Business Essay Example - People Management
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As a prospective employee of an organisation, evaluate the usefulness of the knowledge of managing people and organisations in helping ...view middle of the document...
Yet some have many sub-activities whose functions are not integrated within these structures and thus fail to achieve success. In essence any organisation displays a flow or chain of value adding activities. Firms as such have discovered that many different structures have the capacity to be successful and that the best construction for any given company is ultimately a unique structure which reflects its particular circumstances. Therefore, it is vital for managers/workers to make sense of their company’s organisational context first of all rather than analyzing and managing the increasing uncertainty associated with realities of external competitive conditions.
According to Mullins (2005), that despite differences in cultural diversity there are three common elements in each organisation which can be identified. These are defined as people, objectives and structure. Expanding on this Mullins (2005) suggests that people achieve organisational objectives within an interactive structure which either positively supports the value-added process or conversely impedes the success of the process. People may be seen as the most important element in the value adding process, or they should be seen as ‘at the heart’ of the organisation’s strategic purposes and objectives. In order for this component to be successful then the dissemination and application of knowledge within the organisation is essential. However organisational identity is defined largely by the organisation’s culture, thus the awareness of the organisational context should be dependent on understanding the culture both within the organisation as well as that of the external environment which it operates in.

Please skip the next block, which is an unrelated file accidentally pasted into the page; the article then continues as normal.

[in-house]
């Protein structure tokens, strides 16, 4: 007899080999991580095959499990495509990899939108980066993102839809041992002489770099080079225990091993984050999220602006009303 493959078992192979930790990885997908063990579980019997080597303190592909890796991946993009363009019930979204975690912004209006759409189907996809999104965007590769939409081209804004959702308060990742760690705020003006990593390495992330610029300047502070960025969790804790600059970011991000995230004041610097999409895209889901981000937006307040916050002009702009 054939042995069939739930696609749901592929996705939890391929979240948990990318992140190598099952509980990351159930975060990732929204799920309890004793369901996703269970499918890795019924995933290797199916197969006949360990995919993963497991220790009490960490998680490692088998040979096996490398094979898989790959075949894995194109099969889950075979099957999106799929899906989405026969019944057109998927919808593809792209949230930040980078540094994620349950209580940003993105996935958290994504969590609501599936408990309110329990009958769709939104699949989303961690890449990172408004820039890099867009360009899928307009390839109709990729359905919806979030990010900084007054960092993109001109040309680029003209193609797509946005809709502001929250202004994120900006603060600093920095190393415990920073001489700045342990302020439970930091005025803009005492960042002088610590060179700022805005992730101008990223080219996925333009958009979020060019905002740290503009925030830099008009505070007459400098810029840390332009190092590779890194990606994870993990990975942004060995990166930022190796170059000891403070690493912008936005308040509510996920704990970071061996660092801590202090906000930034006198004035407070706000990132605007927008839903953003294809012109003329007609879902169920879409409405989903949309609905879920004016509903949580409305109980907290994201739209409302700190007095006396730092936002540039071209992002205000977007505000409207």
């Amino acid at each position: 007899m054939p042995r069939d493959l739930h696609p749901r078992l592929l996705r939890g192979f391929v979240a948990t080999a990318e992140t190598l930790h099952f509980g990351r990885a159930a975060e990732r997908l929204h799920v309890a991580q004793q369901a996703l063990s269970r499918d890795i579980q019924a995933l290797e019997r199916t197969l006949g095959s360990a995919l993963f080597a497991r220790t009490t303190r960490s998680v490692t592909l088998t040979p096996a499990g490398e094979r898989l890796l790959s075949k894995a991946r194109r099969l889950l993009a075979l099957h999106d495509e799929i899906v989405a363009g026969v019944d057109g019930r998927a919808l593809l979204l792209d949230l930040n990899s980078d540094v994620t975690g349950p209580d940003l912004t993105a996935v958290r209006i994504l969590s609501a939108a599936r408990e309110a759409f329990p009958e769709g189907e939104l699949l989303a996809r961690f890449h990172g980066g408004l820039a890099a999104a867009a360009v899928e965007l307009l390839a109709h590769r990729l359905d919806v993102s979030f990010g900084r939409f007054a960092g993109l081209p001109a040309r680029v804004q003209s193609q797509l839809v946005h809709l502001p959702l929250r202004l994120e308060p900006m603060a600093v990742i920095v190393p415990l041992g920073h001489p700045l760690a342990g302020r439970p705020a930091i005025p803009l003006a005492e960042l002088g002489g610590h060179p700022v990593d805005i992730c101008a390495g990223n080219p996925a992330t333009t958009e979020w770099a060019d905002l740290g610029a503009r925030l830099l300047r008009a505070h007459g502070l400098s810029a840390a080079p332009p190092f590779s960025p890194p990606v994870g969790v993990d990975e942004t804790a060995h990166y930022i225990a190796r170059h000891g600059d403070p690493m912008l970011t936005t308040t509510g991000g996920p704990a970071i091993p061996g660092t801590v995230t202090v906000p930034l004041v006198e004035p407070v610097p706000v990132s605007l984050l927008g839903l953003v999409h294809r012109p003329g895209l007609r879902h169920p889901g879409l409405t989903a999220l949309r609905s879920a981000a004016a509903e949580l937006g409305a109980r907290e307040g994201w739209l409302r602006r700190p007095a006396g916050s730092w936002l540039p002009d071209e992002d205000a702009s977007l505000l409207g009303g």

Culture is important because an organisation’s performance can improve through better understanding this and it can directly influence the activities and symbols which are related to both the everyday understanding of members and the features of the sector and society of which the organisation is a part (Parker, 2000). In addition, people are living in a dramatically changing world where technological change is having an enormous influence on organisations altering and shaping both organisational structure and context (Lassey, 1998). As a result members of an organisation, every individual who wishes for better performance and continued successes should be involved in a dynamic learning process in order for their knowledge to keep pace with developments in the outside environment such as technological development within or outside the organisation (Thomson, 2002). At the same time successful organisations are those which have been able to become learning organisations as well. There has therefore been an increasing realisation that an organisation’s future successes are dependent upon the innovative capabilities of its people as well as maintaining in a people a sense of esteem in their work which directly relates to continued high levels of productivity on the job.